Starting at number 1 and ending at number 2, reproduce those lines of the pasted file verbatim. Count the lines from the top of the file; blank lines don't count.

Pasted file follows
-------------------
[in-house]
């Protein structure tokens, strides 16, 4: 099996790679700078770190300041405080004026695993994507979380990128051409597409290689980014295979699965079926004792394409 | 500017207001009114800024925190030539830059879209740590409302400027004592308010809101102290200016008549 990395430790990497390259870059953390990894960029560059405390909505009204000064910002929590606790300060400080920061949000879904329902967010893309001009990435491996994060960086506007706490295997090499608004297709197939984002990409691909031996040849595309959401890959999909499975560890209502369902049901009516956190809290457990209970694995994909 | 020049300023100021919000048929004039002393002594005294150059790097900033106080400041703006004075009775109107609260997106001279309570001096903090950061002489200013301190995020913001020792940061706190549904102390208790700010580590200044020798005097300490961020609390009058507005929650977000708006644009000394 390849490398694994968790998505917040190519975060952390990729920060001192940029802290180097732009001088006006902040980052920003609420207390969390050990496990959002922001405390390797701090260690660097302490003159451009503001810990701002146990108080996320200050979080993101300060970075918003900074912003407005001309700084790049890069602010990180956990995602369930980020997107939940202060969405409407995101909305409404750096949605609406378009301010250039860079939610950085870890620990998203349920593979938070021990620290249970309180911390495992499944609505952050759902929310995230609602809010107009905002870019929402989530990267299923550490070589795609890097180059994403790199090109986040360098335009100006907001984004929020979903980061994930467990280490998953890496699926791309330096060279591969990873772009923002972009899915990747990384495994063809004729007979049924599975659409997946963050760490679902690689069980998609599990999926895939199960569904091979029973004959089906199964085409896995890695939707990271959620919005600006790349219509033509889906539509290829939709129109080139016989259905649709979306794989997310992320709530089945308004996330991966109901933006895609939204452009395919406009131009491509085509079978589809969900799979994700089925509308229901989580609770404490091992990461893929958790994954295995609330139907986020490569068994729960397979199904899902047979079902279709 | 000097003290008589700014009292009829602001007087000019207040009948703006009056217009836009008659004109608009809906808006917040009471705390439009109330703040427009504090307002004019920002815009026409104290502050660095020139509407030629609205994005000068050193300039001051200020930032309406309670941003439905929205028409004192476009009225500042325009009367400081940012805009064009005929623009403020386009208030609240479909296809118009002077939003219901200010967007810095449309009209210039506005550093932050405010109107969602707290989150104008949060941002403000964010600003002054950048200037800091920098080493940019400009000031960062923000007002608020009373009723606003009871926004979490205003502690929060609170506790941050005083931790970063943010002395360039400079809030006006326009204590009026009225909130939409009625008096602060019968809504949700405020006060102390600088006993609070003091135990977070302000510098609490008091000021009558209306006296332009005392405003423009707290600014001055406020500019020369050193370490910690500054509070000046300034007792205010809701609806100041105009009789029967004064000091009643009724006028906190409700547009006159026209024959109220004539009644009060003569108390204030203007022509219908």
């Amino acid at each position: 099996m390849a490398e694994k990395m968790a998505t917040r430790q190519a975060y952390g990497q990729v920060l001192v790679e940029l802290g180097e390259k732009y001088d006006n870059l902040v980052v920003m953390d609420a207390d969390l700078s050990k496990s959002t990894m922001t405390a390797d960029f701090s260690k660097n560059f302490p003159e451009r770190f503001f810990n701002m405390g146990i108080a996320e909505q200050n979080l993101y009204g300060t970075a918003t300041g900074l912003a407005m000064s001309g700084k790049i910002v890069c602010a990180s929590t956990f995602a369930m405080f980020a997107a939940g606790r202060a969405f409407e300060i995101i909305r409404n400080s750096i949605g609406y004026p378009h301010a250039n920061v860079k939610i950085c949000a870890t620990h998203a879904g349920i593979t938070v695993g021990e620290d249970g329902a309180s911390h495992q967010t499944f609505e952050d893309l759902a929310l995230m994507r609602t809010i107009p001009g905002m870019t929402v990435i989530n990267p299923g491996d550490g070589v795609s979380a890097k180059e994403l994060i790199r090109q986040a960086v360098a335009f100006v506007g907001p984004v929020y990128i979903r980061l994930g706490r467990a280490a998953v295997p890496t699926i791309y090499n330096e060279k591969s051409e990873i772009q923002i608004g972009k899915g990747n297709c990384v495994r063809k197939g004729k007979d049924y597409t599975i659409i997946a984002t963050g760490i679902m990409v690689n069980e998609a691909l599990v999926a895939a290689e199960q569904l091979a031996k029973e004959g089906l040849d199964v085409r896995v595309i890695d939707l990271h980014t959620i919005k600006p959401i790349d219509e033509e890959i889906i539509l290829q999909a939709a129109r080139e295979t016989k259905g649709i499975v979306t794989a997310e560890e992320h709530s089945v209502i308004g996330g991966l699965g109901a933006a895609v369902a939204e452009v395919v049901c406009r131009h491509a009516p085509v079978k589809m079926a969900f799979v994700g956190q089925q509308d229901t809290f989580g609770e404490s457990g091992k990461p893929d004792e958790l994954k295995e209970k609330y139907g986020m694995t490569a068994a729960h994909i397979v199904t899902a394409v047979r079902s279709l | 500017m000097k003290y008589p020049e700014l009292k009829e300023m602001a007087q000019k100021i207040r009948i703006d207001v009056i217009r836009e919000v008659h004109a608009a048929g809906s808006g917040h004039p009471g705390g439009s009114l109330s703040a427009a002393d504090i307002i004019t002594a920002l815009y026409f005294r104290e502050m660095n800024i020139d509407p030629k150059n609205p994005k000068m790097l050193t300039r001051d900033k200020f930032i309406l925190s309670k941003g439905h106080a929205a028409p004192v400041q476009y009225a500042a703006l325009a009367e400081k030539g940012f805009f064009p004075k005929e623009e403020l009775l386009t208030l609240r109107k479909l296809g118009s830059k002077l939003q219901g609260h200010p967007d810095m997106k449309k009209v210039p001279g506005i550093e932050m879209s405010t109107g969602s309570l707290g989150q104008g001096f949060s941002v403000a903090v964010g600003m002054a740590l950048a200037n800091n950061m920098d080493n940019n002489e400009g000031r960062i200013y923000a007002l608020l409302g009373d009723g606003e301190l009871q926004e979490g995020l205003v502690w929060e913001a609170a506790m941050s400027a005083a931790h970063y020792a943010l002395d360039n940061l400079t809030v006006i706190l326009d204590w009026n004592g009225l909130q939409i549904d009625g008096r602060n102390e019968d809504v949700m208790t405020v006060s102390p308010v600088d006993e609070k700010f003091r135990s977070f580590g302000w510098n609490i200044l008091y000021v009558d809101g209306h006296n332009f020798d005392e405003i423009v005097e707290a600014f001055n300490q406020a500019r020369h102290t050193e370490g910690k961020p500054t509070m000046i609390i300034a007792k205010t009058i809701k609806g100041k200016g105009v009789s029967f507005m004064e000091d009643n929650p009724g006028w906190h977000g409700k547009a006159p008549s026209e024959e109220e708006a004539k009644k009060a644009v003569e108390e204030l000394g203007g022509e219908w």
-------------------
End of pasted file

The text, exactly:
[in-house]
């Protein structure tokens, strides 16, 4: 099996790679700078770190300041405080004026695993994507979380990128051409597409290689980014295979699965079926004792394409 | 500017207001009114800024925190030539830059879209740590409302400027004592308010809101102290200016008549 990395430790990497390259870059953390990894960029560059405390909505009204000064910002929590606790300060400080920061949000879904329902967010893309001009990435491996994060960086506007706490295997090499608004297709197939984002990409691909031996040849595309959401890959999909499975560890209502369902049901009516956190809290457990209970694995994909 | 020049300023100021919000048929004039002393002594005294150059790097900033106080400041703006004075009775109107609260997106001279309570001096903090950061002489200013301190995020913001020792940061706190549904102390208790700010580590200044020798005097300490961020609390009058507005929650977000708006644009000394 390849490398694994968790998505917040190519975060952390990729920060001192940029802290180097732009001088006006902040980052920003609420207390969390050990496990959002922001405390390797701090260690660097302490003159451009503001810990701002146990108080996320200050979080993101300060970075918003900074912003407005001309700084790049890069602010990180956990995602369930980020997107939940202060969405409407995101909305409404750096949605609406378009301010250039860079939610950085870890620990998203349920593979938070021990620290249970309180911390495992499944609505952050759902929310995230609602809010107009905002870019929402989530990267299923550490070589795609890097180059994403790199090109986040360098335009100006907001984004929020979903980061994930467990280490998953890496699926791309330096060279591969990873772009923002972009899915990747990384495994063809004729007979049924599975659409997946963050760490679902690689069980998609599990999926895939199960569904091979029973004959089906199964085409896995890695939707990271959620919005600006790349219509033509889906539509290829939709129109080139016989259905649709979306794989997310992320709530089945308004996330991966109901933006895609939204452009395919406009131009491509085509079978589809969900799979994700089925509308229901989580609770404490091992990461893929958790994954295995609330139907986020490569068994729960397979199904899902047979079902279709 | 000097003290008589700014009292009829602001007087000019207040009948703006009056217009836009008659004109608009809906808006917040009471705390439009109330703040427009504090307002004019920002815009026409104290502050660095020139509407030629609205994005000068050193300039001051200020930032309406309670941003439905929205028409004192476009009225500042325009009367400081940012805009064009005929623009403020386009208030609240479909296809118009002077939003219901200010967007810095449309009209210039506005550093932050405010109107969602707290989150104008949060941002403000964010600003002054950048200037800091920098080493940019400009000031960062923000007002608020009373009723606003009871926004979490205003502690929060609170506790941050005083931790970063943010002395360039400079809030006006326009204590009026009225909130939409009625008096602060019968809504949700405020006060102390600088006993609070003091135990977070302000510098609490008091000021009558209306006296332009005392405003423009707290600014001055406020500019020369050193370490910690500054509070000046300034007792205010809701609806100041105009009789029967004064000091009643009724006028906190409700547009006159026209024959109220004539009644009060003569108390204030203007022509219908």